“We continue to seek sponsors,” said Heugh. “For less than $1 per day, you can make a difference.”

Additional information can be obtained, and donations can also be made by contacting Heugh at 519-736-3512.

The “vow of silence” will be an all-day event for some, though some classes may do it for a period. The students are collecting donations up until the day of the event.

Amherstburg Public School raises over $800 as part of Vow of Silence

 

 

By Ron Giofu

 

Staff and students at Amherstburg Public School fell silent recently as part of the school’s annual “Vow of Silence.”

The vow was to give those less fortunate and those who are bullied a voice and also included a march around the town as students walked from the school with their teachers and walked some downtown streets to get exposure for their cause.

The Grade 7 classes helped lead the cause with Melisa Mulcaster, one of the Grade 7 teachers, saying they also raised over $800 for Save African Child Uganda (SACU). Mulcaster said the message is important to the students and that the vow was a proud moment for them. The other Grade 7 teacher who organized the day was Joanie Cotter.

Amherstburg Public School students gather outside of the school just prior to going on a community walk. The walk was part of the school’s recent “Vow of Silence” that was led by the two Grade 7 classes.

Amherstburg Public School students gather outside of the school just prior to going on a community walk. The walk was part of the school’s recent “Vow of Silence” that was led by the two Grade 7 classes.

While the students couldn’t speak, several provided written comments about what the day was about and why they were taking part.

“We are trying to make a difference by giving a voice to those who don’t have one,” explained Eric Harris. “We are doing this because we feel like it is unfair.”
Harris said they are sponsoring two Ugandan children and that those children need three meals per day, education and a uniform. He added he feels that it is unfair for children to live in poverty.

“We are doing this to break the cycle of poverty, bullying, (and to help) those denied basic human rights and an education,” added Evi Girard. “If we raise at least $700, we can keep sponsoring two children – Ronald and Hadijah.”

Girard added: “We are trying to make the world realize what we are doing and why we are doing it. We are silent for those who don’t have basic human rights. We will rise by lifting others.”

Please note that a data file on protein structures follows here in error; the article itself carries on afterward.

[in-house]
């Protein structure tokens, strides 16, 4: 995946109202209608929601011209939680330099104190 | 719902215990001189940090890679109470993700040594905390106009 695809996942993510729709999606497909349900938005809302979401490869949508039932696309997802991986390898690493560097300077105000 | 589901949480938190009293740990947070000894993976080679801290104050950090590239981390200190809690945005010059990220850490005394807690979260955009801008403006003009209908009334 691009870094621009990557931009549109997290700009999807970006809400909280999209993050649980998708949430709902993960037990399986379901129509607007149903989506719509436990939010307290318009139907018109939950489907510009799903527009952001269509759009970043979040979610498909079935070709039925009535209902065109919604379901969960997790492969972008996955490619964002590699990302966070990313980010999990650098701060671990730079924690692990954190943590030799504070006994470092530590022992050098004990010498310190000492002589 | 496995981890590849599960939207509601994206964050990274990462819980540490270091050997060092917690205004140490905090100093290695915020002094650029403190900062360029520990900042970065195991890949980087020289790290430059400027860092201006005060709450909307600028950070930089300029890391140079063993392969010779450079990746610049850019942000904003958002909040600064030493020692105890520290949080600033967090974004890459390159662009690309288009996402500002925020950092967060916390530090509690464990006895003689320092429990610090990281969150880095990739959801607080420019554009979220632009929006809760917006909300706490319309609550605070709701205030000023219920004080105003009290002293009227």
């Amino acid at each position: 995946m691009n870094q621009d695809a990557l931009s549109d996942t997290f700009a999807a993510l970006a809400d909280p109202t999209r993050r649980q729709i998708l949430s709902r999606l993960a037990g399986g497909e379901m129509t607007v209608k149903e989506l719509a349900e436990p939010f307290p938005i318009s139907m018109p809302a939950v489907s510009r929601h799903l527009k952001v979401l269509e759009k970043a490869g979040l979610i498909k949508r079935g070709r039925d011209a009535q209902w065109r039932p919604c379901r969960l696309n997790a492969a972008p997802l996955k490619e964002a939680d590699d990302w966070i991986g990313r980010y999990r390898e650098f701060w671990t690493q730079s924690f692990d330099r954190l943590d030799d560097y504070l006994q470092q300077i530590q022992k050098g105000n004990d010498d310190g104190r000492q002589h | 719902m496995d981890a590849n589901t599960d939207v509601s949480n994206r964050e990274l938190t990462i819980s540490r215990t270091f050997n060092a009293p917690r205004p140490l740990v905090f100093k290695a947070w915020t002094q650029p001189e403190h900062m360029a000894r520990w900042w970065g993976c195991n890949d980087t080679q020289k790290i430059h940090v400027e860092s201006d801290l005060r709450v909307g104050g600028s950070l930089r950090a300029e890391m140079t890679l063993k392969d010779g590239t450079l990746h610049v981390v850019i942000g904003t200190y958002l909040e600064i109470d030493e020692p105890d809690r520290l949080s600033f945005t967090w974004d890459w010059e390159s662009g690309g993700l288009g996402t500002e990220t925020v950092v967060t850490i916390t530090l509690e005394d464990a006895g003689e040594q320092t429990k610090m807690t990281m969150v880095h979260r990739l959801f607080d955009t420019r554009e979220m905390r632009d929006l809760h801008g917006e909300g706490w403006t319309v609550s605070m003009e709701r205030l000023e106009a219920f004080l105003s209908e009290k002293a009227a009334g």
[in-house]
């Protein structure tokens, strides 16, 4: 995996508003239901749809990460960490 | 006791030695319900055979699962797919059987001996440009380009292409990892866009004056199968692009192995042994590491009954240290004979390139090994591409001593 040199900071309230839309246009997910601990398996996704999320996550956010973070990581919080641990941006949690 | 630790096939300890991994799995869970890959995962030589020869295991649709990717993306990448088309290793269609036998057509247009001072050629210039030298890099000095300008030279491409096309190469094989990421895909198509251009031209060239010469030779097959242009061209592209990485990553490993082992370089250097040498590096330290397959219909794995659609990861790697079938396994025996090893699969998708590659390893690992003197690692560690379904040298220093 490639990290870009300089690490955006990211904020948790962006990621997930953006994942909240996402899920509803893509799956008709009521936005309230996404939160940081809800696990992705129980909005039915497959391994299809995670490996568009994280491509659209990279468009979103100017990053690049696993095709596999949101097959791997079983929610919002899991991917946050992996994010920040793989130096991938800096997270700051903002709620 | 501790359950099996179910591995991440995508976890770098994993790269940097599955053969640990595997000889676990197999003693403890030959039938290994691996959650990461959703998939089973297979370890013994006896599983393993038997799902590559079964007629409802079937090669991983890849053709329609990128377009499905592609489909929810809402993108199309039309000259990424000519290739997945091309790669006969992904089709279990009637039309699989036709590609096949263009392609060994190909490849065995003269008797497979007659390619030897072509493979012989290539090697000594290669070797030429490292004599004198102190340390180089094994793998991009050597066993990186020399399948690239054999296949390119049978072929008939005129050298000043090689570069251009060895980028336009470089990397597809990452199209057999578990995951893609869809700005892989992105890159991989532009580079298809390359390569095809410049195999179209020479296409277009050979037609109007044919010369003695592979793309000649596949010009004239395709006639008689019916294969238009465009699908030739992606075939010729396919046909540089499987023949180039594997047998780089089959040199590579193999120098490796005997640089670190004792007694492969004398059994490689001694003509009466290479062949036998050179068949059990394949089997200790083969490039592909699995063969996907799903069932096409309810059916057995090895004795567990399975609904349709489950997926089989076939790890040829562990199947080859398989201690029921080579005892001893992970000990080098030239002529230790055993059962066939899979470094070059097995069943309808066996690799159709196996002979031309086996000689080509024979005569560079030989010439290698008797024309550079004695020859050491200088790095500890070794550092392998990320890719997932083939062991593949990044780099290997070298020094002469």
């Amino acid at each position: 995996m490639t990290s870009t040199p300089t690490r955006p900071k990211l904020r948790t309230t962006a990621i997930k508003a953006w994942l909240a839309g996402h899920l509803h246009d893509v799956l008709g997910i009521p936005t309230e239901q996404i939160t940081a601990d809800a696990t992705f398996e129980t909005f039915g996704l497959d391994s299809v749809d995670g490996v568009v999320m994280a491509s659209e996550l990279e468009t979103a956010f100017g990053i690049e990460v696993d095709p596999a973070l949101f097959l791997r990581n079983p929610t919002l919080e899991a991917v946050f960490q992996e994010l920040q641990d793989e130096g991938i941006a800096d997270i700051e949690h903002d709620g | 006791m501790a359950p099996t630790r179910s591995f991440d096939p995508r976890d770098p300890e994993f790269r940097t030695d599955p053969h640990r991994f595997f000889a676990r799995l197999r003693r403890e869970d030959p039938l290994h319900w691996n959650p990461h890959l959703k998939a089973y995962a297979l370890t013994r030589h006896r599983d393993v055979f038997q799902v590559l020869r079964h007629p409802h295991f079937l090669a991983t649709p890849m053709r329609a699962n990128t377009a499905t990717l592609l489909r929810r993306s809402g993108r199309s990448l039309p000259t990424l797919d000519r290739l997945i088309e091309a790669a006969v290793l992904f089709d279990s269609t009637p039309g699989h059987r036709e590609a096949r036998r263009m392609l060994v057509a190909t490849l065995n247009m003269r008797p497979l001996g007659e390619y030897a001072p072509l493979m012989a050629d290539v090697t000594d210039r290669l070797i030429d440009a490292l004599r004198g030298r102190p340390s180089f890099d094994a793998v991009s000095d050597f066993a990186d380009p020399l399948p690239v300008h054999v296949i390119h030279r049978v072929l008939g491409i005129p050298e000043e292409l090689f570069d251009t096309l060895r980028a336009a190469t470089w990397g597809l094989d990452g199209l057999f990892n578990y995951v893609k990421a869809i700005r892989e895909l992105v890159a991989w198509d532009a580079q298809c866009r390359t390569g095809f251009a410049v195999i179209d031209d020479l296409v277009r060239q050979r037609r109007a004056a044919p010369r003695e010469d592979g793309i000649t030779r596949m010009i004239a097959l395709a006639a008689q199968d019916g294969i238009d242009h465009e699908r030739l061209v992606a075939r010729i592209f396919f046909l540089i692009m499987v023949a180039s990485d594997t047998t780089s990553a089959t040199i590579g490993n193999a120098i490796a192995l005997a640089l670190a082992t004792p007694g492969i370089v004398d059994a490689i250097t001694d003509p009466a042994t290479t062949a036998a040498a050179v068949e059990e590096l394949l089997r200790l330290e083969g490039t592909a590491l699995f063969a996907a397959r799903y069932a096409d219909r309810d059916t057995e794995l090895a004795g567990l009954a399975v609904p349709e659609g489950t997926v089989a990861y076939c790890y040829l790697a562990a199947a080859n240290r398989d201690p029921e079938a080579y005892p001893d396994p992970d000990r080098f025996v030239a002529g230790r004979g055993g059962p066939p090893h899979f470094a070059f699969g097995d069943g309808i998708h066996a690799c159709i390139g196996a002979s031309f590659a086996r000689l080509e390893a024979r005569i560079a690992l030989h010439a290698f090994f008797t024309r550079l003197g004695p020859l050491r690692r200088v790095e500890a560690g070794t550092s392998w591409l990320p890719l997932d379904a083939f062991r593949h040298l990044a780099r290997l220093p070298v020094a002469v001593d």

Amherstburg Public School students head out on their community walk as part of their recent “Vow of Silence.”

Amherstburg Public School students head out on their community walk as part of their recent “Vow of Silence.”

Lily Court said the vow of silence is “a pledge to stay silent on a certain day for as long as possible. This is very hard for everyone because we are so used to talking. We stay silent for people around the world who don’t have voices, like people who are bullied or who don’t have access to the basic human rights.”

Grant McGregor recalled a school project about people in sweatshops and said “poverty affects people in a lot of countries because a lot of them don’t have laws and regulations to pay people minimum wage or laws that regulate hours that people work. Sometimes it happens right here and it’s just families who can’t afford shelter, food or water because no one in the family makes a good amount of money.”

McGregor added another reason they went silent was because “there are people everywhere getting bullied every day and no one speaks up for them.”

SACU is an organization that was started by retired teacher Geri Sutts. Retired Amherstburg Public School teacher Ingrid Heugh has also become involved with Heugh speaking to the children at a kickoff assembly a few weeks ago.

Amherstburg Public School taking a vow of silence

 

 

By Ron Giofu

 

Amherstburg Public School will be going silent April 26 even though it will be a regular school day.

The school will be holding its third annual “Vow of Silence” next Wednesday and held a kickoff assembly to promote the event last Thursday morning. The “Vow of Silence” event is being organized by the Grade 7 classes taught by Melisa Mulcaster and Joanie Cotter.

Amherstburg Public School students will try to “Be the Change” as they will hold their third annual vow of silence April 26. The students are going silent so that less fortunate children and those who are bullied can have a voice of their own. A kickoff assembly was held April 13.

Amherstburg Public School students will try to “Be the Change” as they will hold their third annual vow of silence April 26. The students are going silent so that less fortunate children and those who are bullied can have a voice of their own. A kickoff assembly was held April 13.